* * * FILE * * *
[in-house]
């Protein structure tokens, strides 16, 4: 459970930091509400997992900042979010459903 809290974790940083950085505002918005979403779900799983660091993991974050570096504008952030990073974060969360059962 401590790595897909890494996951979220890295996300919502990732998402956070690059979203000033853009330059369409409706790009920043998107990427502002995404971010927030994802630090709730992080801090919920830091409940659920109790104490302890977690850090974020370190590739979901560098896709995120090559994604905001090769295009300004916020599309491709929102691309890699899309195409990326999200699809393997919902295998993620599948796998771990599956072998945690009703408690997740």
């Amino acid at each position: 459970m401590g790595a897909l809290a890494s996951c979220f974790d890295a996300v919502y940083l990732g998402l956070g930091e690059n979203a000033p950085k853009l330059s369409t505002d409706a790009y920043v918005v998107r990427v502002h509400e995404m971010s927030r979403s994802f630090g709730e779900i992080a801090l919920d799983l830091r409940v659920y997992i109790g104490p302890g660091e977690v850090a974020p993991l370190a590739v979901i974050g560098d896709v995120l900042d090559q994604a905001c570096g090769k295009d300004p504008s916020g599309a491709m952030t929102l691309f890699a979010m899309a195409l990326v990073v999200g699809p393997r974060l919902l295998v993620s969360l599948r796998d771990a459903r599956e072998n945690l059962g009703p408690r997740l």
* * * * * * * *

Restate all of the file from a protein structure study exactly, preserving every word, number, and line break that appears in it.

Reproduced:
[in-house]
């Protein structure tokens, strides 16, 4: 459970930091509400997992900042979010459903 809290974790940083950085505002918005979403779900799983660091993991974050570096504008952030990073974060969360059962 401590790595897909890494996951979220890295996300919502990732998402956070690059979203000033853009330059369409409706790009920043998107990427502002995404971010927030994802630090709730992080801090919920830091409940659920109790104490302890977690850090974020370190590739979901560098896709995120090559994604905001090769295009300004916020599309491709929102691309890699899309195409990326999200699809393997919902295998993620599948796998771990599956072998945690009703408690997740």
């Amino acid at each position: 459970m401590g790595a897909l809290a890494s996951c979220f974790d890295a996300v919502y940083l990732g998402l956070g930091e690059n979203a000033p950085k853009l330059s369409t505002d409706a790009y920043v918005v998107r990427v502002h509400e995404m971010s927030r979403s994802f630090g709730e779900i992080a801090l919920d799983l830091r409940v659920y997992i109790g104490p302890g660091e977690v850090a974020p993991l370190a590739v979901i974050g560098d896709v995120l900042d090559q994604a905001c570096g090769k295009d300004p504008s916020g599309a491709m952030t929102l691309f890699a979010m899309a195409l990326v990073v999200g699809p393997r974060l919902l295998v993620s969360l599948r796998d771990a459903r599956e072998n945690l059962g009703p408690r997740l």